15. While waiting for the main target to rise, sometimes I aimed the lens and camera to the Pleiades. The setup is Canon 300 F4 L and ASI1600MMC. Camera cooled to -15C, 350x60s subs at unity gain. Lens wide open and IDAS-P2 filter. And last year's shot with the DSLRs and the Tair lenses used as colour. Perhaps they could have been better processed, this is the first try while waiting for one more panel on Orion. It's very difficult to remove the light pollution due to the IFN, perhaps this could have been done better too. Full res lum: https://drive.google.com/open?id=0ByhJ_xuQxcnjYUVybHNuOURYQ28 Full res with colour: https://drive.google.com/open?id=0ByhJ_xuQxcnjb3hBZ0VldllDbkE Clear skies! Alex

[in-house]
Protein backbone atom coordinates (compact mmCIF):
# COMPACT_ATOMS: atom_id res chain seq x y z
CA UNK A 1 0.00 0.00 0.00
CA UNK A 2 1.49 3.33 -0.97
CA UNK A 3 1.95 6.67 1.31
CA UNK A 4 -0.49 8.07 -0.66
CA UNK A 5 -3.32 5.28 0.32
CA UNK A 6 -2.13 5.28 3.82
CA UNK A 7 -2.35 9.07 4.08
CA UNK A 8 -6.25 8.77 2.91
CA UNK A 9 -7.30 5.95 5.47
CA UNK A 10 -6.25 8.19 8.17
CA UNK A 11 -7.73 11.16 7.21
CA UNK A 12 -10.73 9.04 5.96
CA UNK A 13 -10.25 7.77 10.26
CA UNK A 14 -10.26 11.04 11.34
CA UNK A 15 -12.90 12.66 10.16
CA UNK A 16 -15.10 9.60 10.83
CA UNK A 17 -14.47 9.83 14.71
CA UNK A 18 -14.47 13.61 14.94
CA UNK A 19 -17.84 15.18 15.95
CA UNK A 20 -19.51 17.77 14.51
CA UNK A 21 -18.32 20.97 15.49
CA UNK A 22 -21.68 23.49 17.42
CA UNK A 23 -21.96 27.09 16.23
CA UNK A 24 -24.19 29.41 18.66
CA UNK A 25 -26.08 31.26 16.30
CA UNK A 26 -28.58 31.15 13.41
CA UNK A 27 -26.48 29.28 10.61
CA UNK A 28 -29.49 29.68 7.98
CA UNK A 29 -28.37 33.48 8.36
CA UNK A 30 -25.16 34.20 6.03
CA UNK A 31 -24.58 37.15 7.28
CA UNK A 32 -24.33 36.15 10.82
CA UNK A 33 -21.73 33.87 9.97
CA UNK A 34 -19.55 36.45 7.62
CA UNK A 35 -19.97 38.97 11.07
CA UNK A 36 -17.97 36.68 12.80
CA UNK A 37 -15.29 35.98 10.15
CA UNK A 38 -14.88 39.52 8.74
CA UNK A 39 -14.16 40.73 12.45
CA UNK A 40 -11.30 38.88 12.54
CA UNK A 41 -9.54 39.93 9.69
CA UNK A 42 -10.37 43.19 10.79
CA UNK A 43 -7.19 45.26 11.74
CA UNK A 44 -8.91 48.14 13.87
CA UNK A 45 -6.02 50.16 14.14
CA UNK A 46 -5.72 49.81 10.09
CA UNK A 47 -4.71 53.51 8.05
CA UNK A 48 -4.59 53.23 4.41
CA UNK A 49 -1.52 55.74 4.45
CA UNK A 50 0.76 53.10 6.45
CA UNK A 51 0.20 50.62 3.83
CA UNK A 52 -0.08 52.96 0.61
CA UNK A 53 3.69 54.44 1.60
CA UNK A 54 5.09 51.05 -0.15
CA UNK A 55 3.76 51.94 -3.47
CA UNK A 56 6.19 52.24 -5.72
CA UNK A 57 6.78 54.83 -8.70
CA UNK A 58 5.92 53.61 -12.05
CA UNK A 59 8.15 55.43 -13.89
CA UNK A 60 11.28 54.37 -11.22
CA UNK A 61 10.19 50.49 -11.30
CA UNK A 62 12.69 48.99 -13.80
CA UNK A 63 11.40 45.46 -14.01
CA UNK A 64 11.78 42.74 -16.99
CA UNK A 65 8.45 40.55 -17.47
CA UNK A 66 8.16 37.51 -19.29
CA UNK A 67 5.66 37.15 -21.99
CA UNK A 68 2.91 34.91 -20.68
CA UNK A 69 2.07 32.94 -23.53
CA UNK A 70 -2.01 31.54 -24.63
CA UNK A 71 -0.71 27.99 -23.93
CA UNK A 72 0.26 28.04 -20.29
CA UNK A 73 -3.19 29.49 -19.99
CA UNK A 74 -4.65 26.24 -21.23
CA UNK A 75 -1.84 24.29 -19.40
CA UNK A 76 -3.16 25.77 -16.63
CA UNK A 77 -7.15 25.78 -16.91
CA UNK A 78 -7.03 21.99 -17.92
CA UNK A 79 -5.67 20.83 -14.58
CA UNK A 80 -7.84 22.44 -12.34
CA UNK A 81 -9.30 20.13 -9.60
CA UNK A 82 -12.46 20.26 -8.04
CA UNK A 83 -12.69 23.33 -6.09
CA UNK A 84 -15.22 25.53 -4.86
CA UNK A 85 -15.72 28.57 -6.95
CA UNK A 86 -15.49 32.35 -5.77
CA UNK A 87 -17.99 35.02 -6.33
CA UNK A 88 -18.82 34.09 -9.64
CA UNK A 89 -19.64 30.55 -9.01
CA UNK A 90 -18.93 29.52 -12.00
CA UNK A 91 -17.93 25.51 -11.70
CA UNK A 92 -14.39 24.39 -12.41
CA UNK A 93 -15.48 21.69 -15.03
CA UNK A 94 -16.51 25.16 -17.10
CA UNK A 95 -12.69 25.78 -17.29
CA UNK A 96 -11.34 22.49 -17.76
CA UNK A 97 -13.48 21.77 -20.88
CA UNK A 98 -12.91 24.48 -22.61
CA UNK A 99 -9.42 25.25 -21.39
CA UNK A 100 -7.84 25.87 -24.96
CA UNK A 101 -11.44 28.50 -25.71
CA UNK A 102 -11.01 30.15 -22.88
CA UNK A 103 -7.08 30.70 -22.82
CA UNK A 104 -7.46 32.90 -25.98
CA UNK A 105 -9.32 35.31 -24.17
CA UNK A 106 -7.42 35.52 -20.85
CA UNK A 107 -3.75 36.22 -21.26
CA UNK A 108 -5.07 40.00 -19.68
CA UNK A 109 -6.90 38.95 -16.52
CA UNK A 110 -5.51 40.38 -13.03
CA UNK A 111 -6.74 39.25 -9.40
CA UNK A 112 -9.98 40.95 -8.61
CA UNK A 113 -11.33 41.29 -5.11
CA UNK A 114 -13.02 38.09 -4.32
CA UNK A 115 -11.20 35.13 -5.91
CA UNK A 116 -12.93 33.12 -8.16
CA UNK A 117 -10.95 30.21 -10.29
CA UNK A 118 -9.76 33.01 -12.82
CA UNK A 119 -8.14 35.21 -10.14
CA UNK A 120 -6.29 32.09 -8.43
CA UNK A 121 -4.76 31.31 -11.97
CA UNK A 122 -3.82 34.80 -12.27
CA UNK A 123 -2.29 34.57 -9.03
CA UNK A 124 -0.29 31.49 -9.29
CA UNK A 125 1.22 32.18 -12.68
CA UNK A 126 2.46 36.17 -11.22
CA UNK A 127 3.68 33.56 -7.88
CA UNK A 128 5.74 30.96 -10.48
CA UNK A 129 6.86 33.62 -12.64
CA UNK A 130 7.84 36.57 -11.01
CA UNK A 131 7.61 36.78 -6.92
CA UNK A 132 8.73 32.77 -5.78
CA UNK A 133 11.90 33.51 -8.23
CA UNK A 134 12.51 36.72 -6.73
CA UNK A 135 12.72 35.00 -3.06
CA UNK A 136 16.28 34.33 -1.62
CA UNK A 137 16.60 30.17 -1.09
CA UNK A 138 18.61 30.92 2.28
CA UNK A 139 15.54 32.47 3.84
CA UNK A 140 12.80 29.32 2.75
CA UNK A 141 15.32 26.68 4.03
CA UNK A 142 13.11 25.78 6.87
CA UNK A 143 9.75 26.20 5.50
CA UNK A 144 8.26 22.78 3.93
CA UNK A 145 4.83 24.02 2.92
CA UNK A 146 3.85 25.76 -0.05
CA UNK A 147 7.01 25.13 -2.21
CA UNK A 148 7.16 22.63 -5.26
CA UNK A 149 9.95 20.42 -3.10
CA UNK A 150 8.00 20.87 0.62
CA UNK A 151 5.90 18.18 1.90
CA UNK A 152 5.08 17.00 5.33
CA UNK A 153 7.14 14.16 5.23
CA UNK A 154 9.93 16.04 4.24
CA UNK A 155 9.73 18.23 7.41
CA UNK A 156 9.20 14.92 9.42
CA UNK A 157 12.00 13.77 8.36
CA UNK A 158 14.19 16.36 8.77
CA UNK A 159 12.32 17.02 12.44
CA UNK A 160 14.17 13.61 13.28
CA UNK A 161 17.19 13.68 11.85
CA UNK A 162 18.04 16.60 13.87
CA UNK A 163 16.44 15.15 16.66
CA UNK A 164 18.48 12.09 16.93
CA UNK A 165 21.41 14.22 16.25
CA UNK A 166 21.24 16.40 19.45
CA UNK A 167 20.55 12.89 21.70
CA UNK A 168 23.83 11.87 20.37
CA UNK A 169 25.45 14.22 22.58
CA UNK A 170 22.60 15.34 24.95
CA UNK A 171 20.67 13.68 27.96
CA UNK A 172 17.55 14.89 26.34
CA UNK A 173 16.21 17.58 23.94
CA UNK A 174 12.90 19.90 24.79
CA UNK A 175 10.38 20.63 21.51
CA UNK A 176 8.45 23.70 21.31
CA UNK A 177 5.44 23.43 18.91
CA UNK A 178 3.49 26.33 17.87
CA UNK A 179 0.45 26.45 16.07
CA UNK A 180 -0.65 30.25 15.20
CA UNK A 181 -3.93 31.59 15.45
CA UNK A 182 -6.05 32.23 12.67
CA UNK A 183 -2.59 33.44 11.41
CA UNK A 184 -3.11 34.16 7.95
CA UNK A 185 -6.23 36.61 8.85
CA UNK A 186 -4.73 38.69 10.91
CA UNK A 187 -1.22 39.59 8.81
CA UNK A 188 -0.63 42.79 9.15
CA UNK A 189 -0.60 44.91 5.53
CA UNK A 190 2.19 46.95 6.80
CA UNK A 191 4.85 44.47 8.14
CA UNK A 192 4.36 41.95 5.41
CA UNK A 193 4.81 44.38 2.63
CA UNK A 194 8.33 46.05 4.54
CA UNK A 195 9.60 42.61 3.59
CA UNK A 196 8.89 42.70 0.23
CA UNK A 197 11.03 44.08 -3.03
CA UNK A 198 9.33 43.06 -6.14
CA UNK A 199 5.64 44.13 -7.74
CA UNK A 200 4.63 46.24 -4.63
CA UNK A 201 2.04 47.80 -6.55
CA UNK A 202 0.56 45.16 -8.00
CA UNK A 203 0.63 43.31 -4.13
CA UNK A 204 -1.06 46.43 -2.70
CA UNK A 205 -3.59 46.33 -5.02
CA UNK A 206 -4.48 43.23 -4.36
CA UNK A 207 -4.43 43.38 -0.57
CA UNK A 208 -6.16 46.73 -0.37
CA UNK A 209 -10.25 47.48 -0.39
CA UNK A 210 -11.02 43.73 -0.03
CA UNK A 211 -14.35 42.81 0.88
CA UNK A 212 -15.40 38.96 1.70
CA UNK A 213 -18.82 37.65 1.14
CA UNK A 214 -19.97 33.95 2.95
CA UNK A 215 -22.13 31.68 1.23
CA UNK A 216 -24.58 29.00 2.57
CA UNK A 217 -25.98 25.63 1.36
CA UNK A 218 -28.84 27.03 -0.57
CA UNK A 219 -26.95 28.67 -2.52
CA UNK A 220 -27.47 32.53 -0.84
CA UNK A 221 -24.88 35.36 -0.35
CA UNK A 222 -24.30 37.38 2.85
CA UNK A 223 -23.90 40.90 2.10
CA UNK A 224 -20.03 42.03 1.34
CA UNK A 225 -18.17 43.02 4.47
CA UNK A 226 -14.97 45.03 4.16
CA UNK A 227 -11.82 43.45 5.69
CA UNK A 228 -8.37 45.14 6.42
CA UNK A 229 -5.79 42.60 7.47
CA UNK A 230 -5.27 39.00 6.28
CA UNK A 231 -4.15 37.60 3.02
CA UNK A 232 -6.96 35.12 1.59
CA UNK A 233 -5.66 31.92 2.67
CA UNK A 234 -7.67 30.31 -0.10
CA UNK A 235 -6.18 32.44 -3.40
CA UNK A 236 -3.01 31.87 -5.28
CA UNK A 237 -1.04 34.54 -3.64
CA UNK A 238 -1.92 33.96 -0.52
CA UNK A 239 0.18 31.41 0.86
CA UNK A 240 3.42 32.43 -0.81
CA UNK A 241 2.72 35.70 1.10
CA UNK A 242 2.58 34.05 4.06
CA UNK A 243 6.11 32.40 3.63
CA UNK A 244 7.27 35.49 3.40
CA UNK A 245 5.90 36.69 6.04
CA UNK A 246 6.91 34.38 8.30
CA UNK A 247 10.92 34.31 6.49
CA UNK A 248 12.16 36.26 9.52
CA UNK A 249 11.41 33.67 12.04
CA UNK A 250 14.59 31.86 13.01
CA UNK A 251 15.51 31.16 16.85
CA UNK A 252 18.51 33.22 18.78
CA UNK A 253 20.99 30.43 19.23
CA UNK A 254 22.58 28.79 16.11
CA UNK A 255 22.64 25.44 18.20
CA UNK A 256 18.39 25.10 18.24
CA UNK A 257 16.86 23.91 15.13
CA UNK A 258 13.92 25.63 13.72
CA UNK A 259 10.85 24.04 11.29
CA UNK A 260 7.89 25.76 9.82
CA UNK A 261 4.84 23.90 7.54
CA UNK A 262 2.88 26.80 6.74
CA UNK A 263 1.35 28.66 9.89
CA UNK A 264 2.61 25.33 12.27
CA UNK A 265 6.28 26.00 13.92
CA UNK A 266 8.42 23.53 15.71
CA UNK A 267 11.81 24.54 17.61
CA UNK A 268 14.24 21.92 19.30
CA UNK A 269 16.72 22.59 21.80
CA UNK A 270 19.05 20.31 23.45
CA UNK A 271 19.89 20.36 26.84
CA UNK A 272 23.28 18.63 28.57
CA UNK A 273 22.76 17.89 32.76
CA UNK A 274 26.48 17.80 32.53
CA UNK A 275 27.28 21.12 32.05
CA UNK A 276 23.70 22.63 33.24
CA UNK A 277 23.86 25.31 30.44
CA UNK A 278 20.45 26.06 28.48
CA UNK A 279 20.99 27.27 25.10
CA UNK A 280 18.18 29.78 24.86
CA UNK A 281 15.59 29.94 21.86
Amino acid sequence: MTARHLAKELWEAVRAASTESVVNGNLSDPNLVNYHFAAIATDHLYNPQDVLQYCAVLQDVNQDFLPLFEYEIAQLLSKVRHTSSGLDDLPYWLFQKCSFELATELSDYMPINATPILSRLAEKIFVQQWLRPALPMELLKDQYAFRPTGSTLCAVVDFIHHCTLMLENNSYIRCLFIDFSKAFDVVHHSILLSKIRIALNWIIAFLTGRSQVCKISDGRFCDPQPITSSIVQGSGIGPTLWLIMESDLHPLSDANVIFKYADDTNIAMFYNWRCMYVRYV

16. Hello, I have been spending as much time as possible outside when the weather permits practicing. My current camera is a Canon Rebel XS Astro modified by myself (IR-Cut Filter left in) w/ Astronomik CLS Clip in filter. For this shot, I used an Orion ST80 at prime focus on a Sky Watcher Star Adventurer. I did around 80 frames at 45 seconds, but it was a little windy and I was only able to keep 65 of them. I took 15 dark frames right after the lights. There was no cloud cover, transparency and seeing were both above average in my area. I don't understand why I can't see more in this shot. I think there are 2 possibilities, either I am not able to pull enough out of the image in Photoshop or my frames should be longer than 45 seconds. I know the general rule of thumb is over an hour of integration, but I should be able to see more than this at around 48 minutes. Can anyone shed some light on this please? If needed I can upload the original TIFF file from DSS. Thank you! (I know about the distortion in the corners, I was excited to see what I could pull from the image and didn't bother with fixing it)